However, Fisher was going through a divorce, and his personal situation meant that he was unable to perform the rewrites.[3] This meant that script editor Douglas Adams, aided by Graham Williams, had to perform a complete rewrite of the story over the course of a weekend. According to Adams, Graham Williams "took me back to his place, locked me in his study and hosed me down with whisky and black coffee for a few days, and there was the script".[6] The revised script, now titled The Curse of the Sephiroth, was credited to "David Agnew", a standard pseudonym used by the BBC and which had been previously used on Doctor Who for the season fifteen serial The Invasion of Time.[7] The serial was subsequently retitled City of Death on 8 May 1979.[8] Adams would later reuse elements of City of Death, along with the unfinished Doctor Who serial Shada (1979; 2003), in his novel Dirk Gently's Holistic Detective Agency (1987).[9]

In Part One, Romana makes a throwaway reference to a great art gallery called the Braxiatel Collection; the Virgin New Adventures novel series would later expand on this, introducing the character Irving Braxiatel, a Time Lord.[10] Braxiatel also appears in the Bernice Summerfield series of novels and audio dramas and in the Gallifrey series of audio dramas.[10]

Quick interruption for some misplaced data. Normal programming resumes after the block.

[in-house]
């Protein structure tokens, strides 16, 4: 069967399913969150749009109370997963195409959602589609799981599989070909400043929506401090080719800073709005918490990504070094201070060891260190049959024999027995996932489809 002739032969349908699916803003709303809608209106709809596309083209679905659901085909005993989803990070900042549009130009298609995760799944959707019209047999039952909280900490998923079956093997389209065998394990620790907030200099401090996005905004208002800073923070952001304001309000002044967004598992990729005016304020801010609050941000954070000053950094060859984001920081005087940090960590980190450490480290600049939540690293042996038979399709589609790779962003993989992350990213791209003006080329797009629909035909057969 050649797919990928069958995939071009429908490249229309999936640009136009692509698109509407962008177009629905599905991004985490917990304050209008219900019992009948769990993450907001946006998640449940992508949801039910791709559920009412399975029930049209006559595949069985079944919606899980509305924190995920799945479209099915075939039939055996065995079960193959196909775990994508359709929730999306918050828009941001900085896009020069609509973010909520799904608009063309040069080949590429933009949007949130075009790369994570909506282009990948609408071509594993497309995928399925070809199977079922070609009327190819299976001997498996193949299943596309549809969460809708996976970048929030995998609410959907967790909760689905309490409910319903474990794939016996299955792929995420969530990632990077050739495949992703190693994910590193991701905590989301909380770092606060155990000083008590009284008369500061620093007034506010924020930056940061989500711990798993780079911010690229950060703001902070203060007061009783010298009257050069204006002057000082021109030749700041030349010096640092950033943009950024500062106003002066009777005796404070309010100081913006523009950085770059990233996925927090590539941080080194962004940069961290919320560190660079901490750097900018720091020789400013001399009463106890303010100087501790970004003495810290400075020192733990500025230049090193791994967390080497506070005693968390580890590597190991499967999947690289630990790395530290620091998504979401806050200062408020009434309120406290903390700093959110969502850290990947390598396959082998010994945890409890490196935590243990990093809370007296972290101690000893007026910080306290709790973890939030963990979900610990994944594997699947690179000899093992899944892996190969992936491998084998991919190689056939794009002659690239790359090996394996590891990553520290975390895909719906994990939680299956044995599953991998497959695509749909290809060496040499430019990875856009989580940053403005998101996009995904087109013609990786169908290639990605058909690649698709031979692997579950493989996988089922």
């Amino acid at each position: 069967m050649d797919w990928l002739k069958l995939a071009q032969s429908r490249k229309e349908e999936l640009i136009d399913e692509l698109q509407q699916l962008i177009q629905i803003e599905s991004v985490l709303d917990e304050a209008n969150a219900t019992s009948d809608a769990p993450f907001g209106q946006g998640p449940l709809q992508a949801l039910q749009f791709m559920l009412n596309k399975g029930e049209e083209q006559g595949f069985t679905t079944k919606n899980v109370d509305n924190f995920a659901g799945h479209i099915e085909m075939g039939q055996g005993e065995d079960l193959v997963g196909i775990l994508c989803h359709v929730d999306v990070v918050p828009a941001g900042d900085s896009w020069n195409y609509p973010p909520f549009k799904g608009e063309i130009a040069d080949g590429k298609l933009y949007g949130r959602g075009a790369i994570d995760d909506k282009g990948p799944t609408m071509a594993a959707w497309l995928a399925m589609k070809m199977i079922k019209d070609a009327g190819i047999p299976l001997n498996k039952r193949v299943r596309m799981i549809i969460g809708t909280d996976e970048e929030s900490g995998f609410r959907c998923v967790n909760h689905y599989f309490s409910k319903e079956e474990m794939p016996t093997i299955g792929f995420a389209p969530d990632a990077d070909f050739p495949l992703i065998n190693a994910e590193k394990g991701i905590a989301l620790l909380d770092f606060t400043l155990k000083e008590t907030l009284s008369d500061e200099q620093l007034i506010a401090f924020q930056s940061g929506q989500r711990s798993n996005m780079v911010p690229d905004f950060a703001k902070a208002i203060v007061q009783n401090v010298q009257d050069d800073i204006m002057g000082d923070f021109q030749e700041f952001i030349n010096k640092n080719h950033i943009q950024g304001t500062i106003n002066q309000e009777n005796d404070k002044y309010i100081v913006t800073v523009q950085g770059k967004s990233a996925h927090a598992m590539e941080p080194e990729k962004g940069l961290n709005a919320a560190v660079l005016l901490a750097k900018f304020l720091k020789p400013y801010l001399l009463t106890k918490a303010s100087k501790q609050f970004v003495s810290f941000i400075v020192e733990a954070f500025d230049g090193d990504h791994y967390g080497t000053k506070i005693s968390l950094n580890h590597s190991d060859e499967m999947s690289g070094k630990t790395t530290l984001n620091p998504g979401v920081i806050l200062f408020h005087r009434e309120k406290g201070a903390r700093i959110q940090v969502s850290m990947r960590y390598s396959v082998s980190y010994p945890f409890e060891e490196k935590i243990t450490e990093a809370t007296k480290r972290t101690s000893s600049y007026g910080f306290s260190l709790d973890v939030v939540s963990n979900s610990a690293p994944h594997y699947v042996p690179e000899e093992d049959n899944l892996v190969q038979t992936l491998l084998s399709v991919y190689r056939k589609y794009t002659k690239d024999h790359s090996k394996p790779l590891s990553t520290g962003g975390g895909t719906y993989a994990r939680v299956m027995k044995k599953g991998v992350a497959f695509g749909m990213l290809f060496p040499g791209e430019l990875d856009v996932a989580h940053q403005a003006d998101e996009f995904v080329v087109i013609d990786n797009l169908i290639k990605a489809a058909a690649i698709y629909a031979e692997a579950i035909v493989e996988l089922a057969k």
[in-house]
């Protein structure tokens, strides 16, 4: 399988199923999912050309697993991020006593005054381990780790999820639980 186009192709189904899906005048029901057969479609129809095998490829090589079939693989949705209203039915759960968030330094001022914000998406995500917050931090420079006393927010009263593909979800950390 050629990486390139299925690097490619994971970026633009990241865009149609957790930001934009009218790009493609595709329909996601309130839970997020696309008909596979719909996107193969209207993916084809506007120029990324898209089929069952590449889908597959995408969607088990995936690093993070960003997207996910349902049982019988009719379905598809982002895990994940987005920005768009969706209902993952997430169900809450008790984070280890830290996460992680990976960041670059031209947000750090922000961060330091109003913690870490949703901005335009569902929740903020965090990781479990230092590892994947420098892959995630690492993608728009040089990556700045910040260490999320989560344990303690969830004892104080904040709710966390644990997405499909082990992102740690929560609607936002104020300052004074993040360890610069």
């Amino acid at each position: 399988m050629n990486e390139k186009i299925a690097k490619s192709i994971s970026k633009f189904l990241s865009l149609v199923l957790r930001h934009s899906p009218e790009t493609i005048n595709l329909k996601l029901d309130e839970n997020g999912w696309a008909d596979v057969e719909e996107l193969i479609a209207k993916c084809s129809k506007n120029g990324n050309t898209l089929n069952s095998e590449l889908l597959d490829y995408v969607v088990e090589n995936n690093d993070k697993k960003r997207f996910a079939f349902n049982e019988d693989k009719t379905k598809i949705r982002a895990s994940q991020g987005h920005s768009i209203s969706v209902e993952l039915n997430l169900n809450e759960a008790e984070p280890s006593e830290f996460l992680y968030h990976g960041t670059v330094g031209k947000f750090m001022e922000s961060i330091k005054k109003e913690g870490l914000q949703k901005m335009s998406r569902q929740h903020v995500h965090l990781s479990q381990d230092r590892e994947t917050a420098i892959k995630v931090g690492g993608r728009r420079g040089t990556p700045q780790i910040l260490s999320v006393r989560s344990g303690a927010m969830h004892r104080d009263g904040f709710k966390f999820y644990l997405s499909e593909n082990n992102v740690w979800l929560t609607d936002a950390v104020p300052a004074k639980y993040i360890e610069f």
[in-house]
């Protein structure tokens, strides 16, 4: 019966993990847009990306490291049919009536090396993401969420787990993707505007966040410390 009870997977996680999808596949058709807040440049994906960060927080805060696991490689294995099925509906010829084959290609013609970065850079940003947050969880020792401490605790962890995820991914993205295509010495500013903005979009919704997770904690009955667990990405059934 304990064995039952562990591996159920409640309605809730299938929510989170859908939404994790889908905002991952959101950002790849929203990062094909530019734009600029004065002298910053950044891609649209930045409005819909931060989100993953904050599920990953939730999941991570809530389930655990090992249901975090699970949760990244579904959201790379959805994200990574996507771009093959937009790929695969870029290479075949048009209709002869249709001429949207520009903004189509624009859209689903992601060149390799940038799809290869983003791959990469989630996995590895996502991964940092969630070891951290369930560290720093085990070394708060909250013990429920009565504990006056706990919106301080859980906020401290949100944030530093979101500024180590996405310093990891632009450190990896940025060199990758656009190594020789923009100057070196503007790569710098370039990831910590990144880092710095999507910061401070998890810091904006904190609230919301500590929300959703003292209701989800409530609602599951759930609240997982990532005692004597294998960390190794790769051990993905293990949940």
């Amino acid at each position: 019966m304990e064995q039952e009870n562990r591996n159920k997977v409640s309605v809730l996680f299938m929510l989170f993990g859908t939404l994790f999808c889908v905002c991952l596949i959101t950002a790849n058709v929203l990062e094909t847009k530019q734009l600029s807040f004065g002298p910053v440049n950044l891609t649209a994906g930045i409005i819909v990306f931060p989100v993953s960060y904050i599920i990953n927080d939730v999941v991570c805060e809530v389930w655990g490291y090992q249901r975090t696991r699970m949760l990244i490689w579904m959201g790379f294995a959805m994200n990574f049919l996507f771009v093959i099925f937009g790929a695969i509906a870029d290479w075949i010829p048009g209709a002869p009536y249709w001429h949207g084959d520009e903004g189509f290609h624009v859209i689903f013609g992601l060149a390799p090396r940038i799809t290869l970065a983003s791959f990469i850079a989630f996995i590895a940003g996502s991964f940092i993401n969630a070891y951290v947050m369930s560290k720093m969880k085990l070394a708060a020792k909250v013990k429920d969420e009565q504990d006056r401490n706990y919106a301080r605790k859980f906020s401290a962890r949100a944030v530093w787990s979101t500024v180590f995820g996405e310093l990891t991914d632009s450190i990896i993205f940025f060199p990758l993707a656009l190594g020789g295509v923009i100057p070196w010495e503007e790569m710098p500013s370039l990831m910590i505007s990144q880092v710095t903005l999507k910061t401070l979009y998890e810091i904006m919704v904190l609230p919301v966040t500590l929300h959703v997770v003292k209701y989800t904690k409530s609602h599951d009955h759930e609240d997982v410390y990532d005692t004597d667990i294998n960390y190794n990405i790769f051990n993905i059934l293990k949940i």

Casting[edit]

City of Death features a cameo by comedian and actor John Cleese.

Julian Glover was a well-established character actor who had previously appeared in Doctor Who as Richard the Lionheart in The Crusade (1965). Glover was reluctant to don the Jagaroth mask created for scenes where Scarlioni had shed his human disguise as he felt the mask would impede his performance. As a result, he is doubled by Richard Sheekey in many of these scenes.[11] Tom Chadbon was cast as Duggan on account of his resemblance to the Franco-Belgian comics hero Tintin.[12] Peter Halliday had previously appeared in several Doctor Who serials including The Invasion and Doctor Who and the Silurians.[13]